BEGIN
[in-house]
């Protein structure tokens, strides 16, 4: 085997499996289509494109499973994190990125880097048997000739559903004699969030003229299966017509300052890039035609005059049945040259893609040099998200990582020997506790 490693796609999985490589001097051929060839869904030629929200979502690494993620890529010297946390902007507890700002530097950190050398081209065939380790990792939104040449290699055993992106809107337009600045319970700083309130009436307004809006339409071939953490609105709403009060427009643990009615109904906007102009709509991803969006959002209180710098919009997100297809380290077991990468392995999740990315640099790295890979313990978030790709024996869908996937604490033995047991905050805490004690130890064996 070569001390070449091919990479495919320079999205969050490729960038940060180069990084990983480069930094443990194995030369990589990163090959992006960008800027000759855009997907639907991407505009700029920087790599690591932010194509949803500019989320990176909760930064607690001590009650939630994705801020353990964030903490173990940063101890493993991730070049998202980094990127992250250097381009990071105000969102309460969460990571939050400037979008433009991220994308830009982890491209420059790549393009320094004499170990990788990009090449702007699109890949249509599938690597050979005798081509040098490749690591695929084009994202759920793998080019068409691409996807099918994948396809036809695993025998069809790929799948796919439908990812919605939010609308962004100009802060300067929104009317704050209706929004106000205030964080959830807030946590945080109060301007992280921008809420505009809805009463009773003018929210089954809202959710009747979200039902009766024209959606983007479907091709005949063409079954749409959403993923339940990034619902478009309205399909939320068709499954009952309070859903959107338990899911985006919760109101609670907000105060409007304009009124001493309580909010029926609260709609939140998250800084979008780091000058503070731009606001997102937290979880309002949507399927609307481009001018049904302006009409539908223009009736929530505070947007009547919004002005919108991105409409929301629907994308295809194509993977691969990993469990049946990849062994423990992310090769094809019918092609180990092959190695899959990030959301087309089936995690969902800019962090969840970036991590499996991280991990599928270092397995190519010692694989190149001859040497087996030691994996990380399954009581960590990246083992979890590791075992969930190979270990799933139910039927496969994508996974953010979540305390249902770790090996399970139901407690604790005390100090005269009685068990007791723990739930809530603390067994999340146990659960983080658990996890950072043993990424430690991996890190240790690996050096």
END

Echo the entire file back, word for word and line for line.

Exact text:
[in-house]
């Protein structure tokens, strides 16, 4: 085997499996289509494109499973994190990125880097048997000739559903004699969030003229299966017509300052890039035609005059049945040259893609040099998200990582020997506790 490693796609999985490589001097051929060839869904030629929200979502690494993620890529010297946390902007507890700002530097950190050398081209065939380790990792939104040449290699055993992106809107337009600045319970700083309130009436307004809006339409071939953490609105709403009060427009643990009615109904906007102009709509991803969006959002209180710098919009997100297809380290077991990468392995999740990315640099790295890979313990978030790709024996869908996937604490033995047991905050805490004690130890064996 070569001390070449091919990479495919320079999205969050490729960038940060180069990084990983480069930094443990194995030369990589990163090959992006960008800027000759855009997907639907991407505009700029920087790599690591932010194509949803500019989320990176909760930064607690001590009650939630994705801020353990964030903490173990940063101890493993991730070049998202980094990127992250250097381009990071105000969102309460969460990571939050400037979008433009991220994308830009982890491209420059790549393009320094004499170990990788990009090449702007699109890949249509599938690597050979005798081509040098490749690591695929084009994202759920793998080019068409691409996807099918994948396809036809695993025998069809790929799948796919439908990812919605939010609308962004100009802060300067929104009317704050209706929004106000205030964080959830807030946590945080109060301007992280921008809420505009809805009463009773003018929210089954809202959710009747979200039902009766024209959606983007479907091709005949063409079954749409959403993923339940990034619902478009309205399909939320068709499954009952309070859903959107338990899911985006919760109101609670907000105060409007304009009124001493309580909010029926609260709609939140998250800084979008780091000058503070731009606001997102937290979880309002949507399927609307481009001018049904302006009409539908223009009736929530505070947007009547919004002005919108991105409409929301629907994308295809194509993977691969990993469990049946990849062994423990992310090769094809019918092609180990092959190695899959990030959301087309089936995690969902800019962090969840970036991590499996991280991990599928270092397995190519010692694989190149001859040497087996030691994996990380399954009581960590990246083992979890590791075992969930190979270990799933139910039927496969994508996974953010979540305390249902770790090996399970139901407690604790005390100090005269009685068990007791723990739930809530603390067994999340146990659960983080658990996890950072043993990424430690991996890190240790690996050096």